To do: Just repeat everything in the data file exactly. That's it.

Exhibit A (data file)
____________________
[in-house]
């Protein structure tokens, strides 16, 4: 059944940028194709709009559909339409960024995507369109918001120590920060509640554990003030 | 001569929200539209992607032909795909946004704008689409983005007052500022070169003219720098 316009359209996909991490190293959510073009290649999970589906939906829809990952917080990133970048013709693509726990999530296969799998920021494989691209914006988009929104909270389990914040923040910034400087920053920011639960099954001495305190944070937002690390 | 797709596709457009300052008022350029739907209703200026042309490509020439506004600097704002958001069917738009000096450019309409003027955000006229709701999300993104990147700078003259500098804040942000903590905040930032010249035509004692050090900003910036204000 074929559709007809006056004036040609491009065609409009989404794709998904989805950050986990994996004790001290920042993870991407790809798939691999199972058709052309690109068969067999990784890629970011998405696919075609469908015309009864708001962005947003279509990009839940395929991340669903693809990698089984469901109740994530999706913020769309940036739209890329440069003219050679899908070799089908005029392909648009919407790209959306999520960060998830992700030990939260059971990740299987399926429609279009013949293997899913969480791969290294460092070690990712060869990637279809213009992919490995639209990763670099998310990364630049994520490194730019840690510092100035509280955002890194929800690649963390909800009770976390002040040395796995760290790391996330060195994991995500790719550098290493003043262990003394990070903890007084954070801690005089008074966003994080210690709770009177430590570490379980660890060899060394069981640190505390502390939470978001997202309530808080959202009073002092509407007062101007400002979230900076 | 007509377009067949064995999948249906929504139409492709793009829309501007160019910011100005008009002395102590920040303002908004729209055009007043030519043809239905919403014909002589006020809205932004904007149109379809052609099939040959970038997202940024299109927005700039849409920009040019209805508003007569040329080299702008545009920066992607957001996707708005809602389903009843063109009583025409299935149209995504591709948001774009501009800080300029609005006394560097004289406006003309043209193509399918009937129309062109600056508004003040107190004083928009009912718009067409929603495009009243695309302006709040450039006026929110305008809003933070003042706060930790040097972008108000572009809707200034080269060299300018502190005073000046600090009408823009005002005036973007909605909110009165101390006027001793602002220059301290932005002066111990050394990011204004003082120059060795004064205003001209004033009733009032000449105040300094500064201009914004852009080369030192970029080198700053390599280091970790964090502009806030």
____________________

[in-house]
């Protein structure tokens, strides 16, 4: 059944940028194709709009559909339409960024995507369109918001120590920060509640554990003030 | 001569929200539209992607032909795909946004704008689409983005007052500022070169003219720098 316009359209996909991490190293959510073009290649999970589906939906829809990952917080990133970048013709693509726990999530296969799998920021494989691209914006988009929104909270389990914040923040910034400087920053920011639960099954001495305190944070937002690390 | 797709596709457009300052008022350029739907209703200026042309490509020439506004600097704002958001069917738009000096450019309409003027955000006229709701999300993104990147700078003259500098804040942000903590905040930032010249035509004692050090900003910036204000 074929559709007809006056004036040609491009065609409009989404794709998904989805950050986990994996004790001290920042993870991407790809798939691999199972058709052309690109068969067999990784890629970011998405696919075609469908015309009864708001962005947003279509990009839940395929991340669903693809990698089984469901109740994530999706913020769309940036739209890329440069003219050679899908070799089908005029392909648009919407790209959306999520960060998830992700030990939260059971990740299987399926429609279009013949293997899913969480791969290294460092070690990712060869990637279809213009992919490995639209990763670099998310990364630049994520490194730019840690510092100035509280955002890194929800690649963390909800009770976390002040040395796995760290790391996330060195994991995500790719550098290493003043262990003394990070903890007084954070801690005089008074966003994080210690709770009177430590570490379980660890060899060394069981640190505390502390939470978001997202309530808080959202009073002092509407007062101007400002979230900076 | 007509377009067949064995999948249906929504139409492709793009829309501007160019910011100005008009002395102590920040303002908004729209055009007043030519043809239905919403014909002589006020809205932004904007149109379809052609099939040959970038997202940024299109927005700039849409920009040019209805508003007569040329080299702008545009920066992607957001996707708005809602389903009843063109009583025409299935149209995504591709948001774009501009800080300029609005006394560097004289406006003309043209193509399918009937129309062109600056508004003040107190004083928009009912718009067409929603495009009243695309302006709040450039006026929110305008809003933070003042706060930790040097972008108000572009809707200034080269060299300018502190005073000046600090009408823009005002005036973007909605909110009165101390006027001793602002220059301290932005002066111990050394990011204004003082120059060795004064205003001209004033009733009032000449105040300094500064201009914004852009080369030192970029080198700053390599280091970790964090502009806030």